These problems are with the government policing the government. I can't imagine it would be any different when they are enforcing the standards on commercial companies. Although private enterprises can and do go underboard with security, government monitors are almost certain to go overboard. I have some (but limited) experience reviewing IT security for commercial entities (financial services firms, oil and gas firms, pharmaceuticals) and they often "get" most of what needs to be done... with a few lapses (like connecting SCADA networks to the regular corporate network, which is also connected to the Internet).

If the approach is to have a few *simple* rules (like networks over which critical infrastructure communicates must be isolated from corporate networks that are attached to the Internet), then I think some government oversight wouldn't be bad. But if the approach is to require private enterprise to demonstrate compliance with full-blown government IT security C&A with the government doing the certification, I would predict drastic increases in costs, without necessarily dramatically increasing actual security.

Re:Not necessarily monoculture (4, Insightful)

cayenne8 (626475) | more than 3 years ago | (#34281818)

I guess again..I just don't trust them.

Who's to say WHAT is a critical business infrastructure? Sure, it may start now with financial institutions, the power grid, etc...things I think many people could agree upon. But as with all govt. regulations....you will get scope creep, it is just the nature of the beast.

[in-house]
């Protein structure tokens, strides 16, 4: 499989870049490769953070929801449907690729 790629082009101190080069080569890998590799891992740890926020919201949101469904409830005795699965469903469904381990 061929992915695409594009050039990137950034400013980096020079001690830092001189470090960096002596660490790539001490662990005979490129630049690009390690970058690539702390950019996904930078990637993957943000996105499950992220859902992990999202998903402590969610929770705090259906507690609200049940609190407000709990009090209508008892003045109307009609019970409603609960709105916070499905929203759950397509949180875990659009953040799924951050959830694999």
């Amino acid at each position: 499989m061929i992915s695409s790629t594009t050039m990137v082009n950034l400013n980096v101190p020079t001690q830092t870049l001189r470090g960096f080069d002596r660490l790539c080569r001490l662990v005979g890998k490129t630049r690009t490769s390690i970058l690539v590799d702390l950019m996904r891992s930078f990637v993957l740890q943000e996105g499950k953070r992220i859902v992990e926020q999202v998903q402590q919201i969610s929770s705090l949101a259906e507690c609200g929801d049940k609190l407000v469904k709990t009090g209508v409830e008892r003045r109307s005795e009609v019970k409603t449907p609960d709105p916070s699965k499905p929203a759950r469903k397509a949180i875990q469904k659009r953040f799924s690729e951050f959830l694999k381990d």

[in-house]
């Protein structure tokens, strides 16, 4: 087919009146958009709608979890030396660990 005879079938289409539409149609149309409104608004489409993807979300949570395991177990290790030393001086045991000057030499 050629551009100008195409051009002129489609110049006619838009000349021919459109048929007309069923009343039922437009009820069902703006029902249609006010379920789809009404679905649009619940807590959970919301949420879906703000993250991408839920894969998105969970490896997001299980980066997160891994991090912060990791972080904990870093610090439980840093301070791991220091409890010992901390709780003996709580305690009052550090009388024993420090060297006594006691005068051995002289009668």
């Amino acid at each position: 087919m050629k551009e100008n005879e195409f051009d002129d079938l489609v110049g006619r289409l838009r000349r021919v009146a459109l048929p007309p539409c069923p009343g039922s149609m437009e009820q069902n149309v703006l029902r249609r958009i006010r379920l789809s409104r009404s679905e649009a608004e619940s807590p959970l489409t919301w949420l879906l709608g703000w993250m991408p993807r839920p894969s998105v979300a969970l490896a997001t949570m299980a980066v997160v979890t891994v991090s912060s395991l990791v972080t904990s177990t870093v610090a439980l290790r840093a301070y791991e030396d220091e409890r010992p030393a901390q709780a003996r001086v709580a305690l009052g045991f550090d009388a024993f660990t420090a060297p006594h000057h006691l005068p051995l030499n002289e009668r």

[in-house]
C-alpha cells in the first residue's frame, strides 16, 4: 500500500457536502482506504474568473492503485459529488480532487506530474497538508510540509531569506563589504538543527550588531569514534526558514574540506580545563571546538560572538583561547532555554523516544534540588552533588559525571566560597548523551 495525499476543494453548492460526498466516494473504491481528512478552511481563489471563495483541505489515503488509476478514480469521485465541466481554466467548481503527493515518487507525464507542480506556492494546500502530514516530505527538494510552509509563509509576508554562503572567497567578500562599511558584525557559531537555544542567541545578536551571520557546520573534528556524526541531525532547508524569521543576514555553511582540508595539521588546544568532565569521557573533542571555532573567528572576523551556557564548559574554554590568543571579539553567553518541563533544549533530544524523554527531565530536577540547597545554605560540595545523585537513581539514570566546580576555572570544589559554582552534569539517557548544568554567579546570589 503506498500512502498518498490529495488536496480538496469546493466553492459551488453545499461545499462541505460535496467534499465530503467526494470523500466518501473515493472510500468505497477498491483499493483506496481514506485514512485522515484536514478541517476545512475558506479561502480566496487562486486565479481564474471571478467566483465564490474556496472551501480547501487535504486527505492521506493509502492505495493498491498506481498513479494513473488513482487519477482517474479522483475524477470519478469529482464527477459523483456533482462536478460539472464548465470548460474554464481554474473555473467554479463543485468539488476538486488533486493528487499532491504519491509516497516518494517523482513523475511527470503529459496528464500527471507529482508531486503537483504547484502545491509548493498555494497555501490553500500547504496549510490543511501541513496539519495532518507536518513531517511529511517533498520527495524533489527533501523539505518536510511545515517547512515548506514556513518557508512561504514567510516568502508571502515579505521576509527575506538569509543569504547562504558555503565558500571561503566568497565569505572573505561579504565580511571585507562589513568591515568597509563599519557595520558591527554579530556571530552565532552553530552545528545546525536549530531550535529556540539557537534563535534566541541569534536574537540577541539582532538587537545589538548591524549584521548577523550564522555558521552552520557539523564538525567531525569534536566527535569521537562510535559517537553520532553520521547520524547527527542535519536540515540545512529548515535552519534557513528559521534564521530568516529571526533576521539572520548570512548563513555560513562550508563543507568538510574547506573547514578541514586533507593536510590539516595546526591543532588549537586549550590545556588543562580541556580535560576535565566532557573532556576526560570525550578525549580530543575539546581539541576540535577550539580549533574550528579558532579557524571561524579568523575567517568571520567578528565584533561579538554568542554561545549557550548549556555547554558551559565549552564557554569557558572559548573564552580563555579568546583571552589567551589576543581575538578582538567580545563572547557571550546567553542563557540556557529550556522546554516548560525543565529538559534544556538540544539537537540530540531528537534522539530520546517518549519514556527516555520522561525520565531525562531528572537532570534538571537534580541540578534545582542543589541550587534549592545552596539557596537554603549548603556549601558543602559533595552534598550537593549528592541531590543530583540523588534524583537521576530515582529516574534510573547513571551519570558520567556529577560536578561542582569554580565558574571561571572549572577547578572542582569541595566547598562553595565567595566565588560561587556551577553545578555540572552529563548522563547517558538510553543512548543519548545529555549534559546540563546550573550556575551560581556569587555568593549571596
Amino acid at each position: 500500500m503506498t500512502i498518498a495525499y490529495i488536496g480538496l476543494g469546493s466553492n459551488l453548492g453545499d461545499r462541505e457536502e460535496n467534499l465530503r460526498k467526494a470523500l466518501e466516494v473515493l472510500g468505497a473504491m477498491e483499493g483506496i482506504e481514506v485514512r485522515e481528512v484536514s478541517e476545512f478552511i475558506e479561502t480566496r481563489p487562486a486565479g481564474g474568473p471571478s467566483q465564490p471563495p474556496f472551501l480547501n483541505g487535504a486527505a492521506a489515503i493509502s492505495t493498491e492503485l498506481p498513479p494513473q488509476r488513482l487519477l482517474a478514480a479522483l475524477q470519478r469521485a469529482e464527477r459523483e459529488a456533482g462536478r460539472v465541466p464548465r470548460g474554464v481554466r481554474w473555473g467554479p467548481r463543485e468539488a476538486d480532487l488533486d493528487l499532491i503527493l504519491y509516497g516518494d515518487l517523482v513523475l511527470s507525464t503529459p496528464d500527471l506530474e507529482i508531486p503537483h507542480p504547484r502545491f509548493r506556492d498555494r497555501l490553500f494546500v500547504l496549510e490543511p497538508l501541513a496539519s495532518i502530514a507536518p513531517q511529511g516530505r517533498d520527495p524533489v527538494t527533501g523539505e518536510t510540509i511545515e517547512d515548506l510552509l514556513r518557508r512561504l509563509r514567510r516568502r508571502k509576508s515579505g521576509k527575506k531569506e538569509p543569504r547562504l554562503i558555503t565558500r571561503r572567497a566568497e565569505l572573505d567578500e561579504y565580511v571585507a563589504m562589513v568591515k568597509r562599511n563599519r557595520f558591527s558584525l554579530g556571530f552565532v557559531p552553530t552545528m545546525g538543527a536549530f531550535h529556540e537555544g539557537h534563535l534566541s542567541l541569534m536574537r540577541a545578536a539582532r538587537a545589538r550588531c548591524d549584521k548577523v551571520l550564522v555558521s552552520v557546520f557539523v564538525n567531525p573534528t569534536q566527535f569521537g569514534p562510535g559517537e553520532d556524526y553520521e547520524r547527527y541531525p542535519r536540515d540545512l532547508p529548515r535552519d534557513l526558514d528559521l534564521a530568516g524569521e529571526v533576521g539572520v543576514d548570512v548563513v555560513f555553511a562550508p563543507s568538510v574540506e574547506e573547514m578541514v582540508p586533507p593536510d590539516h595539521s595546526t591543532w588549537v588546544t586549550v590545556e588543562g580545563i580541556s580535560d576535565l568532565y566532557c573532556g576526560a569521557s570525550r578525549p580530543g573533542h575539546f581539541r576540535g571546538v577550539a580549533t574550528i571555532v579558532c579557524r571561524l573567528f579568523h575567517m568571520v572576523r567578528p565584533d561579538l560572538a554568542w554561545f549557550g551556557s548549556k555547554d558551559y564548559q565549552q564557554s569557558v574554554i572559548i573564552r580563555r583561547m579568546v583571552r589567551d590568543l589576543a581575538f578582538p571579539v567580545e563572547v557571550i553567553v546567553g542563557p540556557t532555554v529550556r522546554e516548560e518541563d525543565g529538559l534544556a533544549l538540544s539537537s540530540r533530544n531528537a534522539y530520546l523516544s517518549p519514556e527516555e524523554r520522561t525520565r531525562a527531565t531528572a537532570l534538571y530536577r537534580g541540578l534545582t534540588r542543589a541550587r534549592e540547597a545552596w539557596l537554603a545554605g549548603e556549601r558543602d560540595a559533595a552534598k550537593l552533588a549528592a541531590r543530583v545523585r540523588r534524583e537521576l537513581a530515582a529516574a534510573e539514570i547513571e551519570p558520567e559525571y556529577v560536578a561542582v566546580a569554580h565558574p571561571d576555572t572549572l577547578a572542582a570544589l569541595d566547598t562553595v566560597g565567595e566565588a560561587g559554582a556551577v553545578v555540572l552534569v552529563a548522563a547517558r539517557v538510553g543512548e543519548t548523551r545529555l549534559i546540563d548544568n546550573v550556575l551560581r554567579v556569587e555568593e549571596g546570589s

Look at the recent discussion here about the move to force many if not most websites to conform to new ADA guidlines?!?!

In that argument, they said the *MIGHT* not force private, small websites to comply....might not??

Once the Feds can get into private companies and tell them what to do...it is kinda like the mob, they get more and more and more involved. Once this starts spilling over into small businesses...the cost of regulations will likely knock a lot of the smaller guys off, and close the market to new competition from smaller businesses.

I wouldn't even support that. (1)

khasim (1285) | more than 3 years ago | (#34281916)

Instead of mandating what should be deployed, stick to testing the defences of the companies.

Fine them if the DHS crackers can gain access.

As a side benefit, it would discourage the monoculture. Different companies would deploy different systems and that would make it almost impossible for a single attack to crack them all.

Re:What's the alternative (1)

jeffmeden (135043) | more than 3 years ago | (#34281156)